It sounds like a task Donald Trump would dream up for the Apprentice contestant everyone hates: Rent a storefront in a strip mall whose street address rings up faulty directions on Google Maps; buy a giant oven heated by wood, gas and infrared heat; then woo suburban diners with a small-plates menu whose signature dish is red mullet.
But Toto Schiavone is nobody’s apprentice, and Radice, the restaurant he opened in July with chef Donna Ewanciw (his longtime associate at Moonstruck in Fox Chase), is no gag. Set in a handsome strip mall — but a strip mall nonetheless — it’s a paean to Italian hearth cooking and to Schiavone’s birthplace, a seaside village in Calabria memorialized in a mural above the bar.
Aside from that homage, Radice (Italian for “root”) is conspicuously unadorned, as if to underscore that what really matters is the oven. More than three-quarters of Ewanciw’s menu passes through it, primarily in clay pots. She shuttles them through different temperature zones, gently coddling meat and fish to develop subtle layers of flavor before sliding them closer to the wood coals to crisp the edges. It’s a homey, deeply satisfying style of cooking.
Plump raisins and vinegar-touched onions meld into a sweet-and-sour counterpoint to fresh sardines, mellowed by roasted cauliflower. A rustic soffritto of shiitakes and ceci beans proves celery can shine when the crunch is cooked out of it. And I’d forgotten how refreshing grapes can be, especially on a sausage pizza, even atop a forgettable crust.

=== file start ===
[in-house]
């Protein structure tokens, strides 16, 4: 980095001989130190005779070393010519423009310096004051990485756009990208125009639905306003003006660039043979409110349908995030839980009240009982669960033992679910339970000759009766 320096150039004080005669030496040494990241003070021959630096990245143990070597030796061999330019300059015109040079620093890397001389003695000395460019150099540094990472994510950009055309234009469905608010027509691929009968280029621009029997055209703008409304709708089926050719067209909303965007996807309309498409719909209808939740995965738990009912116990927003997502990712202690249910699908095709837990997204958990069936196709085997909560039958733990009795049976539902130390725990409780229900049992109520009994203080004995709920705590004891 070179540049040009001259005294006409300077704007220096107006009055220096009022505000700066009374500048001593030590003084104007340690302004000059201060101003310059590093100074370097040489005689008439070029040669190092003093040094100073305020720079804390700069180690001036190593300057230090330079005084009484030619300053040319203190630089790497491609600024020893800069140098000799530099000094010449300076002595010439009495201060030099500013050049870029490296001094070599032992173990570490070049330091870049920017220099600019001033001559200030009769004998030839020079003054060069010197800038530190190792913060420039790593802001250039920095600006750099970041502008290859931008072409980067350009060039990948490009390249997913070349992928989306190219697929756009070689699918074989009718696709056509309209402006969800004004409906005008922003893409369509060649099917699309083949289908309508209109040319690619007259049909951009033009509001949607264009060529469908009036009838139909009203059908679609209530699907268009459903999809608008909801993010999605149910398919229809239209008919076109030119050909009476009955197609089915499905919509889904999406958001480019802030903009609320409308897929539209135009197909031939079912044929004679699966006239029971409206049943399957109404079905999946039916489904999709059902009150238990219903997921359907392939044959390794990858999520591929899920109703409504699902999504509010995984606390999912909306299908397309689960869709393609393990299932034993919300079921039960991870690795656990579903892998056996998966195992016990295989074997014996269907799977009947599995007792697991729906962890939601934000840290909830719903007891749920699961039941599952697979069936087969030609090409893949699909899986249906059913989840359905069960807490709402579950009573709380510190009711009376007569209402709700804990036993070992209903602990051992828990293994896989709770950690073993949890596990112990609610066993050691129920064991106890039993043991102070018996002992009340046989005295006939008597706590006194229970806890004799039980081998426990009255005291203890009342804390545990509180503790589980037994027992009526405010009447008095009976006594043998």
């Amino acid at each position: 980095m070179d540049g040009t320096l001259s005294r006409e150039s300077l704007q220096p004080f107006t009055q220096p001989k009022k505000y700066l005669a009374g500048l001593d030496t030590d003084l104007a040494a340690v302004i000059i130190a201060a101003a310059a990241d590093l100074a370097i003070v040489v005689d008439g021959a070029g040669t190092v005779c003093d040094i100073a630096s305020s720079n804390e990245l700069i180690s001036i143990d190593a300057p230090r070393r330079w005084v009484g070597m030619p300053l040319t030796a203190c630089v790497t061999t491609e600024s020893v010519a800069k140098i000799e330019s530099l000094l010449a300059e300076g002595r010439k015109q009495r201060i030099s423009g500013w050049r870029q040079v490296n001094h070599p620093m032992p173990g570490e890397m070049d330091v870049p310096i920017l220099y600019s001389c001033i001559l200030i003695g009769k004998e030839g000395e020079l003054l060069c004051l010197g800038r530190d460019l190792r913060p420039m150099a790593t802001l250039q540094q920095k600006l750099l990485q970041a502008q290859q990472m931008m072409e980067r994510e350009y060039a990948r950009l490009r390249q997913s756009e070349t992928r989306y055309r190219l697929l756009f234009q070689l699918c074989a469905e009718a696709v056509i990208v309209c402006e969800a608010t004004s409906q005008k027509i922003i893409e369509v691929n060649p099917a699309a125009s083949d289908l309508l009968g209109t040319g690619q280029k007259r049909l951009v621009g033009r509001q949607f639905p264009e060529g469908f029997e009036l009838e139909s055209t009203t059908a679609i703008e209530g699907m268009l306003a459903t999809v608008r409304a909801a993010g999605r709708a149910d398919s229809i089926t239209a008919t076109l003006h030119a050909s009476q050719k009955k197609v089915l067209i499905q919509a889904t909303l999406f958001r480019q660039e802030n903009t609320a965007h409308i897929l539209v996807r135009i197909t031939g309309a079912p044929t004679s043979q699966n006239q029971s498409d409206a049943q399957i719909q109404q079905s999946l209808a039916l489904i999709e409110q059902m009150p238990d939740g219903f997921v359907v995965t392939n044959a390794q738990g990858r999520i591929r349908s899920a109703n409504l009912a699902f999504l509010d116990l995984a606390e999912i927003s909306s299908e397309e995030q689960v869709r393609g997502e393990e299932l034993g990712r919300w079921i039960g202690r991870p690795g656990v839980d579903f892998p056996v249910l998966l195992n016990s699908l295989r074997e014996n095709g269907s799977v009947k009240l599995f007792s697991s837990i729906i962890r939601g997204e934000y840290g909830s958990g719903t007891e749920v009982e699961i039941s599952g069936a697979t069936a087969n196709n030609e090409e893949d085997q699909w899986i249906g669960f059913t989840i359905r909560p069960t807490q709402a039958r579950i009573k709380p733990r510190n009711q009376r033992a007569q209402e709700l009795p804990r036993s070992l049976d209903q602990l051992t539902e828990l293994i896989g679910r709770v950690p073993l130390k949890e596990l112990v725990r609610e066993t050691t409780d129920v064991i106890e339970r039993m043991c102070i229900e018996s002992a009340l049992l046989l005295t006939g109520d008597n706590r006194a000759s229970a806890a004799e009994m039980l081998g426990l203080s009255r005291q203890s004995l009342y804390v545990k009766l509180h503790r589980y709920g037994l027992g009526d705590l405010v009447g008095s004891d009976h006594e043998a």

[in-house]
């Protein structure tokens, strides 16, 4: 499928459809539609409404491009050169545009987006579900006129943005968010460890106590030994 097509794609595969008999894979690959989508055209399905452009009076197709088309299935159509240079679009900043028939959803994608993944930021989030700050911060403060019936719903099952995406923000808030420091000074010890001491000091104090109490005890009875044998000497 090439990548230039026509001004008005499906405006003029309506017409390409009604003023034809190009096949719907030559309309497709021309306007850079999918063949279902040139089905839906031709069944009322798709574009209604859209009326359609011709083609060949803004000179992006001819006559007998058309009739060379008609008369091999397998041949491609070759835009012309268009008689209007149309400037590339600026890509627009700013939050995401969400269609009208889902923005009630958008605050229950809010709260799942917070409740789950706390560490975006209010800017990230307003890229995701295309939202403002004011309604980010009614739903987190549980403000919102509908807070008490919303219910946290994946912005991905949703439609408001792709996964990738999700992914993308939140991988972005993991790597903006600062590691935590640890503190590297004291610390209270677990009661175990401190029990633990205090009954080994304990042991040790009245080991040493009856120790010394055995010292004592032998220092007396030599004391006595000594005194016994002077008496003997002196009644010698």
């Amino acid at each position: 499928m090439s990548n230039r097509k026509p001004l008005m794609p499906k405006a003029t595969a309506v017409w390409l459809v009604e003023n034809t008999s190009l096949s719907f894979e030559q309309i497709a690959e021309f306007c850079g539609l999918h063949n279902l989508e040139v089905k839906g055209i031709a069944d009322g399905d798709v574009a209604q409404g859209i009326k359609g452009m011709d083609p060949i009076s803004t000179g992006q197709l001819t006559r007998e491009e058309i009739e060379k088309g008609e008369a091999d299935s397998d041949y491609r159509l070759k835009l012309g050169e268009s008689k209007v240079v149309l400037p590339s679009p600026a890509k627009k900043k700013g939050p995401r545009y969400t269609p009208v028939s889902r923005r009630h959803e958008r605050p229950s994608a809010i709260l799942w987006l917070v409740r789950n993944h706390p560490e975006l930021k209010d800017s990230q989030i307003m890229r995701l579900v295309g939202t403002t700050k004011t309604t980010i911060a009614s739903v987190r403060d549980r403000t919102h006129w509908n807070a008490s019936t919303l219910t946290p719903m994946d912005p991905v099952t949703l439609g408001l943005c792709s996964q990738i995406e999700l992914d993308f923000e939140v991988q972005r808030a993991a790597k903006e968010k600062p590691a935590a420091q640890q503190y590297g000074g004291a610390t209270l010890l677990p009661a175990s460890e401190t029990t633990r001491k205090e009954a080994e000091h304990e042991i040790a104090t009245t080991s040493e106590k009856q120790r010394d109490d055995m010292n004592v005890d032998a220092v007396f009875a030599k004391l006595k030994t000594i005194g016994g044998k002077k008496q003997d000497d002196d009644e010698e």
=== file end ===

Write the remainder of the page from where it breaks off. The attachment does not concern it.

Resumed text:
Not everything comes out of the oven. In a salad worth every penny of its $11 price tag, sweet fig vincotto and Crotonese, a citrusy sheep’s-milk cheese, permeated a nest of arugula crowned with crispy ribbons of sautéed prosciutto. There’s superb salumi. That rose-skinned mullet, fresh from Ionian waters, comes on a lemony bed of leek-studded lentils ideally suited to one of the most assertive white-fleshed fish around. And Ewanciw’s cannoli — limoncello-infused ricotta packed into delicate pistachio tuiles — are without equal.
There were disappointments: fishy scallop arancini; bland meatballs. Servers were overstretched by the weekend crowd, and the bartender needed reminding that an old-fashioned takes bitters.
Yet there’s something about Radice that makes those shortcomings fade in the brighter light of a spirit not often found in strip malls: authentic hospitality.